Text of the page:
Girl's love for animals helps Willow Tree Farm recover after lockdown
Love for animals shown by a nine-year-old Shirebrook girl is helping a popular charity recover from the turmoil of the Covid-19 pandemic.
Willow Tree Family Farm, which is one of Shirebrook’s prized assets, had to close for several months because of lockdowns, leaving the enterprise desperately short of funds.
Bosses admit that the Covid-19 pandemic has cost the farm more than £100,000, and that it was “only days away from closing for good”.
So Millie Wallett, who goes to Park Junior School in the town, stepped up to the plate and created her own fundraising scheme to help the Langwith Road farm woo back the visitors after re-opening earlier this month.
"Millie just loves animals, so when she heard that Willow Tree was struggling to pay for the food and bedding of its animals, she decided to raise some money,” explained her grandmother, Helen Darby.
"She is always researching animals, and will do anything for them. She wants to be a vet when she is older.”
Millie’s idea involved making face masks to be worn during the pandemic. And with help from her 14-year-old cousin, Chloe Christer, and her other grandma, Lynn Wallett, 54, about £120 has been raised for Willow Tree.
Helen, 53, added: “The girls go to Lynn’s house at Mansfield Woodhouse at weekends. She is a seamstress and helps them make the masks out of old, recycled material, including clothes Millie and Chloe no longer need.
"In a couple of hours, they can make 20 to 30 masks, and they have been selling them to family and friends for £1.50 each.”
So delighted was Willow Tree with the girls’ efforts that it treated them to a ‘meerkat experience’.
"They were put in the meerkats’ enclosure and given a talk about the animals,” said Helen, with whom Millie and Chloe live in Shirebrook, along with grandad Steven, 52.
"The meerkats sat on their laps and were jumping all over them. It was a lovely experience.”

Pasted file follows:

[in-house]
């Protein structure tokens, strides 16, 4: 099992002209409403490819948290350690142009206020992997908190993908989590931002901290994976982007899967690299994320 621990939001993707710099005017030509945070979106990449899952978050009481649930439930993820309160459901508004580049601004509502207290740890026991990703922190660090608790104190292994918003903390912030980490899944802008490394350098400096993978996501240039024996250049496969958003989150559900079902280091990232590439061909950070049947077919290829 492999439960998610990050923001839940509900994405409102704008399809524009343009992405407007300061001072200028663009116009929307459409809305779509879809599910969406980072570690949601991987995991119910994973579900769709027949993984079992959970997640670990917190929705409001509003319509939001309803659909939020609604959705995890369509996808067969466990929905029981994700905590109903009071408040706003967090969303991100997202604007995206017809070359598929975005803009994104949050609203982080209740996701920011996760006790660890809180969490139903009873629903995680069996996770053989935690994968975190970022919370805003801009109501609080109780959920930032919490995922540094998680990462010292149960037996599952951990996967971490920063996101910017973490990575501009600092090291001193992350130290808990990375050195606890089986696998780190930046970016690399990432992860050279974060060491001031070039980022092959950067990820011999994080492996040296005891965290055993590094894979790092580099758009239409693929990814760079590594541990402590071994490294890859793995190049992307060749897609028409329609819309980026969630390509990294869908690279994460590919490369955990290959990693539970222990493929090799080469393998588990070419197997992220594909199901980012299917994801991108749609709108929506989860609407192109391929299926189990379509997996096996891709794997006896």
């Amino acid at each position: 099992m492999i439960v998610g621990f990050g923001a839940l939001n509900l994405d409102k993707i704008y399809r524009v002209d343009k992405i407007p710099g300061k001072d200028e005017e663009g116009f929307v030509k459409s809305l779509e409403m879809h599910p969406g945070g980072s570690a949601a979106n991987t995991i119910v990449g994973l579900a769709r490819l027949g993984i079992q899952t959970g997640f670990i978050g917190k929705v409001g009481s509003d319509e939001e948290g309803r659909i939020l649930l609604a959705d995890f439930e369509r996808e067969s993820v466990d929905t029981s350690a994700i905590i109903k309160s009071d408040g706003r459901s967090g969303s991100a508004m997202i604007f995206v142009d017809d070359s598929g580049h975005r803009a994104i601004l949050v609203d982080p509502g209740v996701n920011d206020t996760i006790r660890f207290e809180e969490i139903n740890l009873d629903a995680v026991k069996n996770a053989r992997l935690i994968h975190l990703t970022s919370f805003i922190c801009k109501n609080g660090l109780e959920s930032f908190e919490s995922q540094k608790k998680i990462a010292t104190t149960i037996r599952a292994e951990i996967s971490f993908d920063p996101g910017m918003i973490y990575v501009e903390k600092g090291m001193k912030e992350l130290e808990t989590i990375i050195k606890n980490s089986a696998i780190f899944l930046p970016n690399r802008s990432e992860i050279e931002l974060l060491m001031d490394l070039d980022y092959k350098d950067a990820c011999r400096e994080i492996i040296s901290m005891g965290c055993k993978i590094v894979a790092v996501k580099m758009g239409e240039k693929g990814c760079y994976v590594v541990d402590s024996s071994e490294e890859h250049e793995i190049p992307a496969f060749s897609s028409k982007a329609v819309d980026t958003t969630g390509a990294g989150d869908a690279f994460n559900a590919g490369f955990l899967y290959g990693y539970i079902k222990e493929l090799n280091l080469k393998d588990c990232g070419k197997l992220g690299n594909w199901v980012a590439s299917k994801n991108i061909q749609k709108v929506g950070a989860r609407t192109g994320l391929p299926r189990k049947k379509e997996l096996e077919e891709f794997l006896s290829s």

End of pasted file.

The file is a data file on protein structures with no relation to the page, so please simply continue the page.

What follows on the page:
Willow Tree is a community charity run by dedicated volunteers, and relies entirely on donations and admission fees.
It houses a range of animals from pigs, sheep, chickens and goats to ducks, donkeys, reindeer and alpacas. Most of them have been rescued.
As well as hosting a host of innovative activities for visitors, it provides educational services, aimed particularly at combating social exclusion, and runs a mobile petting zoo that tours Nottinghamshire and Derbyshire.
The farm also lays on animal parties, family fun days, school workshops, holiday clubs and animal therapy for people with disabilities.
However, Willow Tree has been hit hard by the pandemic, with revenue almost drying up, so the generosity of people like Millie and Chloe is a godsend.
One of the volunteer directors, David Taylor, said: “We are unbelievably grateful, especially at a time like this.
"The girls’ donation has been amazing, It will buy us 12 bags of animal feed.
"We have lost more than £100,000 throughout the pandemic, and we were just a few days from closing for good.
"Support from the community and fundraising have got us through, and this is one of the fine examples of that community spirit.
"It will take us two years to recover from this. But the fact that people are thinking about us and the animals keeps us going.”